In the cult favorite Shenmue and its sequel, there are a mass amounts of things to look at, see, and interact with to pass the time. The hero Ryo can use some gachapon machines (toy capsules), a few of which are filled with Sega references. One of these happens to be the Hang-On bike and rider. In addition, there are arcades in both games that Ryo can access old Sega cabinets complete with designs and all. Both games feature the sit-down version of Hang-On. The Shenmue version is exactly like the arcade version, with the old company endorsements replaced with places from Shenmue. In the first game, Ryo can go to various convenience stores and partake in a raffles to get prices. One is a take home version of the games at the arcade, which Ryo can put in his Sega Saturn at his house and unlock a free play version.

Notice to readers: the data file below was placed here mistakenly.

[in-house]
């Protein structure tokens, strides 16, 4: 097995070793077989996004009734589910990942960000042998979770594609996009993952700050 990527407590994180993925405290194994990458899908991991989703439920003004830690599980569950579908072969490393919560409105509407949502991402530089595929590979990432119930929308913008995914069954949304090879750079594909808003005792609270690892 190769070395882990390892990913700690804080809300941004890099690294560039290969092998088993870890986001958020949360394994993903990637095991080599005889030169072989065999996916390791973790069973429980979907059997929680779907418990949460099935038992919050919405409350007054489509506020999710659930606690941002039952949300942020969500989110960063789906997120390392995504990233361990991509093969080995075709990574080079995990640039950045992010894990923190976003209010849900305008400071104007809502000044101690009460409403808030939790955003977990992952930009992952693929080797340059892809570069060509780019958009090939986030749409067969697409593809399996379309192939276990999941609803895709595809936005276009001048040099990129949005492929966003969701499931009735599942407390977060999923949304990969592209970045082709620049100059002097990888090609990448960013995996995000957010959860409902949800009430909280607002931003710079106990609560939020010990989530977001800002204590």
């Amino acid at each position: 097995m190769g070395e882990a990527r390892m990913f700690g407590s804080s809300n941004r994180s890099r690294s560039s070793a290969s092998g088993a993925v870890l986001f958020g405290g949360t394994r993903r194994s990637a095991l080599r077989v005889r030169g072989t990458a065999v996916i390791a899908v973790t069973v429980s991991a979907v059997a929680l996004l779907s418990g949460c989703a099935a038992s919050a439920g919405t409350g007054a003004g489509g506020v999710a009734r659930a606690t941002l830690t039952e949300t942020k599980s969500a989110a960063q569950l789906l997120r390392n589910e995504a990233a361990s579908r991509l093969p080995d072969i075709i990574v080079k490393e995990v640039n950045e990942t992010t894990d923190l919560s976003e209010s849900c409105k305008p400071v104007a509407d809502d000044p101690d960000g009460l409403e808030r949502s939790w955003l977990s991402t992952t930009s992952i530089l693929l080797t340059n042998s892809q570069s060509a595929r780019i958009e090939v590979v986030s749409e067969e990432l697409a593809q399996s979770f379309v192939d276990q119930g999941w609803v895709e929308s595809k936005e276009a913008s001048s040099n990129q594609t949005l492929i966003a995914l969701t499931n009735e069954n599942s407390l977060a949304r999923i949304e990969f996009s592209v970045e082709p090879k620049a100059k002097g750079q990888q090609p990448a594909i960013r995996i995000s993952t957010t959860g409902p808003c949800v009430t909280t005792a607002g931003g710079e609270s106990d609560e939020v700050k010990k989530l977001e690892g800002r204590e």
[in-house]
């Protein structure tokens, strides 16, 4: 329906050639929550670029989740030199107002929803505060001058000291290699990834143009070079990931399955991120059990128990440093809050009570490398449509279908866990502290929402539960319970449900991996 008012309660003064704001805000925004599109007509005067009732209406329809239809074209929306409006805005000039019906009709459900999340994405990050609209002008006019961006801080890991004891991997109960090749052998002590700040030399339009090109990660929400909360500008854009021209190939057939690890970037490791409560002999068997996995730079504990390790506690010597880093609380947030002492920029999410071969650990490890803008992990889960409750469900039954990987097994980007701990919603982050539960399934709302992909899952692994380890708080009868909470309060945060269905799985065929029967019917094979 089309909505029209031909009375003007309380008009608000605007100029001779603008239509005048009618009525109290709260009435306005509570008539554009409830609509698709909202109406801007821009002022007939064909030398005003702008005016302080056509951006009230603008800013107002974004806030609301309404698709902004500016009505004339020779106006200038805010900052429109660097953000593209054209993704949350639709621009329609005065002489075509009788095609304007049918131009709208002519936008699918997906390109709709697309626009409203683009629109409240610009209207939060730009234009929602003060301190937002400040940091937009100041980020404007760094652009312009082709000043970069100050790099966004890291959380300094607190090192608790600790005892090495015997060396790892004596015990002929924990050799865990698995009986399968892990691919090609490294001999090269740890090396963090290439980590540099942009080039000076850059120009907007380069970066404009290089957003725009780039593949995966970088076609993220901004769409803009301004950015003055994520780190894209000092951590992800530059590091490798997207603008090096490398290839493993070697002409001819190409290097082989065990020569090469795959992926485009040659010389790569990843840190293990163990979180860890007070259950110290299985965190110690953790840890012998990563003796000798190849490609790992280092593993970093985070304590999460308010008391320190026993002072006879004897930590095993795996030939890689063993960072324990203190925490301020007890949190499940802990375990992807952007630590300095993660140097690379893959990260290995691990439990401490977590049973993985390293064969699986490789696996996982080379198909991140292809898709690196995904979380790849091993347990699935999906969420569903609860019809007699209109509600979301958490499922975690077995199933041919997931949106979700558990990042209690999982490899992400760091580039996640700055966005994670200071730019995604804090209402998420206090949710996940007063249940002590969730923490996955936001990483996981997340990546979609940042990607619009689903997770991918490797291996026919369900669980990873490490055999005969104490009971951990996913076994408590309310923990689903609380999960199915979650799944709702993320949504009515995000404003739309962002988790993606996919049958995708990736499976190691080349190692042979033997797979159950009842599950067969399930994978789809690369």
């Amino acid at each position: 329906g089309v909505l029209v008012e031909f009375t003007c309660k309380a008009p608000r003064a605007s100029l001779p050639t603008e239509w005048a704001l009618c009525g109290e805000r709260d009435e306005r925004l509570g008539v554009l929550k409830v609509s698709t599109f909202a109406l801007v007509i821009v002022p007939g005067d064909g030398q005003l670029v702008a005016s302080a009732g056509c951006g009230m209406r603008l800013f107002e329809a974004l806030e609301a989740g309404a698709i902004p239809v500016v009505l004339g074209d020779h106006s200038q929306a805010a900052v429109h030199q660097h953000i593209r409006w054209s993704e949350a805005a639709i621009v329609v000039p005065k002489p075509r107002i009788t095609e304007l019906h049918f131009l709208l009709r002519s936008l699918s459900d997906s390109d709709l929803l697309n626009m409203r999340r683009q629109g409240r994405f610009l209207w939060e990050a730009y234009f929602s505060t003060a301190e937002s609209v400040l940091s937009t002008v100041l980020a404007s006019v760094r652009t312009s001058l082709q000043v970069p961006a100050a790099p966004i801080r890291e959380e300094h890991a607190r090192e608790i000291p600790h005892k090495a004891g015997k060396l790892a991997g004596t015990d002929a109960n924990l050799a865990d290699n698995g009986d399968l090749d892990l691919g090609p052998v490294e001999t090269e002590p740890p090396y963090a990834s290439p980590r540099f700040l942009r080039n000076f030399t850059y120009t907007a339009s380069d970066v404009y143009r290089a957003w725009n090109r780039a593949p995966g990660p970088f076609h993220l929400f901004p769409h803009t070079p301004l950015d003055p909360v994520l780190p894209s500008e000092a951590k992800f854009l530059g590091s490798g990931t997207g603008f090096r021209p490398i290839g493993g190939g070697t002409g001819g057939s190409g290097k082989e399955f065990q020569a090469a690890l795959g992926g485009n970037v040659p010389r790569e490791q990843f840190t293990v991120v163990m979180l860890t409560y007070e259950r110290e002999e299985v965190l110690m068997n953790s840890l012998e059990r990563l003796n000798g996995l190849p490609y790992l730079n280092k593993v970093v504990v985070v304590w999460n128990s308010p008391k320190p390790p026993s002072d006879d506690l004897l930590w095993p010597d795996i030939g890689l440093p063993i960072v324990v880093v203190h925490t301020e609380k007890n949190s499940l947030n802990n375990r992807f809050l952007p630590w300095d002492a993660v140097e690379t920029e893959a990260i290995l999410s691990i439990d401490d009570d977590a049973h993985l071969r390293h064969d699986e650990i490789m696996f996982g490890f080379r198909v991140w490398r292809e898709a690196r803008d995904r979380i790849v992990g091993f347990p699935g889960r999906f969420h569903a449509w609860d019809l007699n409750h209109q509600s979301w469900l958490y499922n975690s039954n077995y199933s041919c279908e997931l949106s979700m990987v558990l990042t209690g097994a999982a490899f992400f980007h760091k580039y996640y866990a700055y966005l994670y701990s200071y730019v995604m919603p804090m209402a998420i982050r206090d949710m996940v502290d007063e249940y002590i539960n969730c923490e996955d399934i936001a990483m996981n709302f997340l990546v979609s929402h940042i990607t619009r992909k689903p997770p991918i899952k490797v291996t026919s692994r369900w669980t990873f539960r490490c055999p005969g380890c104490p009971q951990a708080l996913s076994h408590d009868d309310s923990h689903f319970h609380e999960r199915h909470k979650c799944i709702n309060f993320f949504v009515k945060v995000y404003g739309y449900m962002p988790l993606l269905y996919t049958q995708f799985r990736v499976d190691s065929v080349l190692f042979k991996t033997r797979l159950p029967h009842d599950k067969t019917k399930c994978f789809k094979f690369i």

After Burner (Arcade)

Super Monaco GP II (Genesis)

Shenmue (Dreamcast)



Related Articles


Back to the index